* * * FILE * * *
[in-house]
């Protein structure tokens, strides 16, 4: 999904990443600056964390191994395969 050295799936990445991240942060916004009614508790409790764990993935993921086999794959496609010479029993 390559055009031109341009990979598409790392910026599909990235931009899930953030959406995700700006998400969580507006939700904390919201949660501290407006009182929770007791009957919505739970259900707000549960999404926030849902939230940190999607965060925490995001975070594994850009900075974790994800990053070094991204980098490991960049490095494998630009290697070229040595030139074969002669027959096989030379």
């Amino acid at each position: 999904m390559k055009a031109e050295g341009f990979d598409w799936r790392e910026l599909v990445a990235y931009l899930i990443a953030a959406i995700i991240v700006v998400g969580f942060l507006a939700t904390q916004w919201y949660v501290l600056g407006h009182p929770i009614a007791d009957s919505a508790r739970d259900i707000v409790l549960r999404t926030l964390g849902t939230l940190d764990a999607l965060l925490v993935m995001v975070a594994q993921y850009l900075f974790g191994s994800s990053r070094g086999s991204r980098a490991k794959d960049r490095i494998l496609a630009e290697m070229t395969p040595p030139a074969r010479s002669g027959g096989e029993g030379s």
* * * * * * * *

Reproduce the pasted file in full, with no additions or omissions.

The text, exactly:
[in-house]
């Protein structure tokens, strides 16, 4: 999904990443600056964390191994395969 050295799936990445991240942060916004009614508790409790764990993935993921086999794959496609010479029993 390559055009031109341009990979598409790392910026599909990235931009899930953030959406995700700006998400969580507006939700904390919201949660501290407006009182929770007791009957919505739970259900707000549960999404926030849902939230940190999607965060925490995001975070594994850009900075974790994800990053070094991204980098490991960049490095494998630009290697070229040595030139074969002669027959096989030379």
């Amino acid at each position: 999904m390559k055009a031109e050295g341009f990979d598409w799936r790392e910026l599909v990445a990235y931009l899930i990443a953030a959406i995700i991240v700006v998400g969580f942060l507006a939700t904390q916004w919201y949660v501290l600056g407006h009182p929770i009614a007791d009957s919505a508790r739970d259900i707000v409790l549960r999404t926030l964390g849902t939230l940190d764990a999607l965060l925490v993935m995001v975070a594994q993921y850009l900075f974790g191994s994800s990053r070094g086999s991204r980098a490991k794959d960049r490095i494998l496609a630009e290697m070229t395969p040595p030139a074969r010479s002669g027959g096989e029993g030379s």